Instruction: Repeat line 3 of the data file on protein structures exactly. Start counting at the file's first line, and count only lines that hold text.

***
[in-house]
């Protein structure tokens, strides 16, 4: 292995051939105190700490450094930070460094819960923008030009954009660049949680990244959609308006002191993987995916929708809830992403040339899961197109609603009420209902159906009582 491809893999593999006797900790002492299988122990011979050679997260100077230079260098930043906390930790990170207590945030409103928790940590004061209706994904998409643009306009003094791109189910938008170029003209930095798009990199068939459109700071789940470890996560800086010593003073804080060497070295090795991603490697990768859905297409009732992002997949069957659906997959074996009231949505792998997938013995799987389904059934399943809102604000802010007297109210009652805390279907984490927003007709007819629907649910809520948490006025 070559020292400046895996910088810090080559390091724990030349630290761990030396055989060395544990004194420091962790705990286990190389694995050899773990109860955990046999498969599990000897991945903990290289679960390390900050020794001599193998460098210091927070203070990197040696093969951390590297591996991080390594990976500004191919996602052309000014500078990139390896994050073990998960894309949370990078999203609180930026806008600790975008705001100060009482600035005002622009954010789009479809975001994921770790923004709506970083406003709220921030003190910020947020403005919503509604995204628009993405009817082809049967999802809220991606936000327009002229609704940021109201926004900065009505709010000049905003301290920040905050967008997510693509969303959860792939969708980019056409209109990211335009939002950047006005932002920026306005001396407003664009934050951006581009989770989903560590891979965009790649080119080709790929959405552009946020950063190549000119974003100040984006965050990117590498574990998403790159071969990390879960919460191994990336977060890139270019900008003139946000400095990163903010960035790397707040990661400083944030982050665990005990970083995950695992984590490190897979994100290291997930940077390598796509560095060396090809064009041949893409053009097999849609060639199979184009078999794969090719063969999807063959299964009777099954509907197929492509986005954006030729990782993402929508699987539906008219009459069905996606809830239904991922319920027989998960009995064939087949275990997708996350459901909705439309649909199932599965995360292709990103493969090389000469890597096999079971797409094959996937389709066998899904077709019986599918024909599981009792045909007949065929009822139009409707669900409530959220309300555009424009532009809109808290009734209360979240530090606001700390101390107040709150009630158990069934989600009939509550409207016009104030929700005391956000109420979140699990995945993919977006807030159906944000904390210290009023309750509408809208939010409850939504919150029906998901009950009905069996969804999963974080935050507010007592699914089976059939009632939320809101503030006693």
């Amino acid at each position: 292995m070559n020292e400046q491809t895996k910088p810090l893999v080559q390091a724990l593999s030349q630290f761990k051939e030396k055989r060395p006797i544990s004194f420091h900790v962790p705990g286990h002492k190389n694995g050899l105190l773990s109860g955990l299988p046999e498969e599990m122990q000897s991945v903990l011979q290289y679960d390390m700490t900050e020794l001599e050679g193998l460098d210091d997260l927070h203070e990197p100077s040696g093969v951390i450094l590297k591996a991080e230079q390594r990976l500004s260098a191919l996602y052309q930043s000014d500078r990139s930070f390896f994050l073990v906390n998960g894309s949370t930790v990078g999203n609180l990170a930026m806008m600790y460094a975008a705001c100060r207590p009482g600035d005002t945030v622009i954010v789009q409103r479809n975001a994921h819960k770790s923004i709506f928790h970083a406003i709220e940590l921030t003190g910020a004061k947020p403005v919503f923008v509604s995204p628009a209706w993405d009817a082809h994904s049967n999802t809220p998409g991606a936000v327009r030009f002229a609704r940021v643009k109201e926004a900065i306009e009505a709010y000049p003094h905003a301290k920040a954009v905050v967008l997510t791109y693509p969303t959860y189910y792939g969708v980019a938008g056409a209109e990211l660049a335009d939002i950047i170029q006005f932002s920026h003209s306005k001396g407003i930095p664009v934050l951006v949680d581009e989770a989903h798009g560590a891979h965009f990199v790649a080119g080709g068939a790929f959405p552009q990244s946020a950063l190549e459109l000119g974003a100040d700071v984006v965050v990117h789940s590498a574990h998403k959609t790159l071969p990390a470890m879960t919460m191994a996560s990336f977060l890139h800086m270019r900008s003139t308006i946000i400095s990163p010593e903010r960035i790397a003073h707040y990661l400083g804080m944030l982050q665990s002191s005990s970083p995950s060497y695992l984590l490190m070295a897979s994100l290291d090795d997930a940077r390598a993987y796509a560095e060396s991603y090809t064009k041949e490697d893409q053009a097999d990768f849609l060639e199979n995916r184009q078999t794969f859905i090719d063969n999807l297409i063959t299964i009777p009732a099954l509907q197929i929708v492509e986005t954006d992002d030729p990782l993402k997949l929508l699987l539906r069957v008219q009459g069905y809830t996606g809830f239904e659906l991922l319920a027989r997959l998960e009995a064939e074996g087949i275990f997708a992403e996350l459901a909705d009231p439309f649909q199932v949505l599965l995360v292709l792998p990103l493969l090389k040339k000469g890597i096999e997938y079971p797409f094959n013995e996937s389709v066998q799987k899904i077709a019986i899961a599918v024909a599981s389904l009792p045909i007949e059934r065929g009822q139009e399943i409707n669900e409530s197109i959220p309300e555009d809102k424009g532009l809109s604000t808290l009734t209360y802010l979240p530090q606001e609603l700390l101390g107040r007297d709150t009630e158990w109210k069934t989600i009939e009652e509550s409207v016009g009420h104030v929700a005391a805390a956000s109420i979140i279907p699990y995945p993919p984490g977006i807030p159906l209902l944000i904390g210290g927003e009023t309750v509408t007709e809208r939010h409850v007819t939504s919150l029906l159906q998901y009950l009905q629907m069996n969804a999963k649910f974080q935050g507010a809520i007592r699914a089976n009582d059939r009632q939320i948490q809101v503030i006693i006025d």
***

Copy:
């Amino acid at each position: 292995m070559n020292e400046q491809t895996k910088p810090l893999v080559q390091a724990l593999s030349q630290f761990k051939e030396k055989r060395p006797i544990s004194f420091h900790v962790p705990g286990h002492k190389n694995g050899l105190l773990s109860g955990l299988p046999e498969e599990m122990q000897s991945v903990l011979q290289y679960d390390m700490t900050e020794l001599e050679g193998l460098d210091d997260l927070h203070e990197p100077s040696g093969v951390i450094l590297k591996a991080e230079q390594r990976l500004s260098a191919l996602y052309q930043s000014d500078r990139s930070f390896f994050l073990v906390n998960g894309s949370t930790v990078g999203n609180l990170a930026m806008m600790y460094a975008a705001c100060r207590p009482g600035d005002t945030v622009i954010v789009q409103r479809n975001a994921h819960k770790s923004i709506f928790h970083a406003i709220e940590l921030t003190g910020a004061k947020p403005v919503f923008v509604s995204p628009a209706w993405d009817a082809h994904s049967n999802t809220p998409g991606a936000v327009r030009f002229a609704r940021v643009k109201e926004a900065i306009e009505a709010y000049p003094h905003a301290k920040a954009v905050v967008l997510t791109y693509p969303t959860y189910y792939g969708v980019a938008g056409a209109e990211l660049a335009d939002i950047i170029q006005f932002s920026h003209s306005k001396g407003i930095p664009v934050l951006v949680d581009e989770a989903h798009g560590a891979h965009f990199v790649a080119g080709g068939a790929f959405p552009q990244s946020a950063l190549e459109l000119g974003a100040d700071v984006v965050v990117h789940s590498a574990h998403k959609t790159l071969p990390a470890m879960t919460m191994a996560s990336f977060l890139h800086m270019r900008s003139t308006i946000i400095s990163p010593e903010r960035i790397a003073h707040y990661l400083g804080m944030l982050q665990s002191s005990s970083p995950s060497y695992l984590l490190m070295a897979s994100l290291d090795d997930a940077r390598a993987y796509a560095e060396s991603y090809t064009k041949e490697d893409q053009a097999d990768f849609l060639e199979n995916r184009q078999t794969f859905i090719d063969n999807l297409i063959t299964i009777p009732a099954l509907q197929i929708v492509e986005t954006d992002d030729p990782l993402k997949l929508l699987l539906r069957v008219q009459g069905y809830t996606g809830f239904e659906l991922l319920a027989r997959l998960e009995a064939e074996g087949i275990f997708a992403e996350l459901a909705d009231p439309f649909q199932v949505l599965l995360v292709l792998p990103l493969l090389k040339k000469g890597i096999e997938y079971p797409f094959n013995e996937s389709v066998q799987k899904i077709a019986i899961a599918v024909a599981s389904l009792p045909i007949e059934r065929g009822q139009e399943i409707n669900e409530s197109i959220p309300e555009d809102k424009g532009l809109s604000t808290l009734t209360y802010l979240p530090q606001e609603l700390l101390g107040r007297d709150t009630e158990w109210k069934t989600i009939e009652e509550s409207v016009g009420h104030v929700a005391a805390a956000s109420i979140i279907p699990y995945p993919p984490g977006i807030p159906l209902l944000i904390g210290g927003e009023t309750v509408t007709e809208r939010h409850v007819t939504s919150l029906l159906q998901y009950l009905q629907m069996n969804a999963k649910f974080q935050g507010a809520i007592r699914a089976n009582d059939r009632q939320i948490q809101v503030i006693i006025d």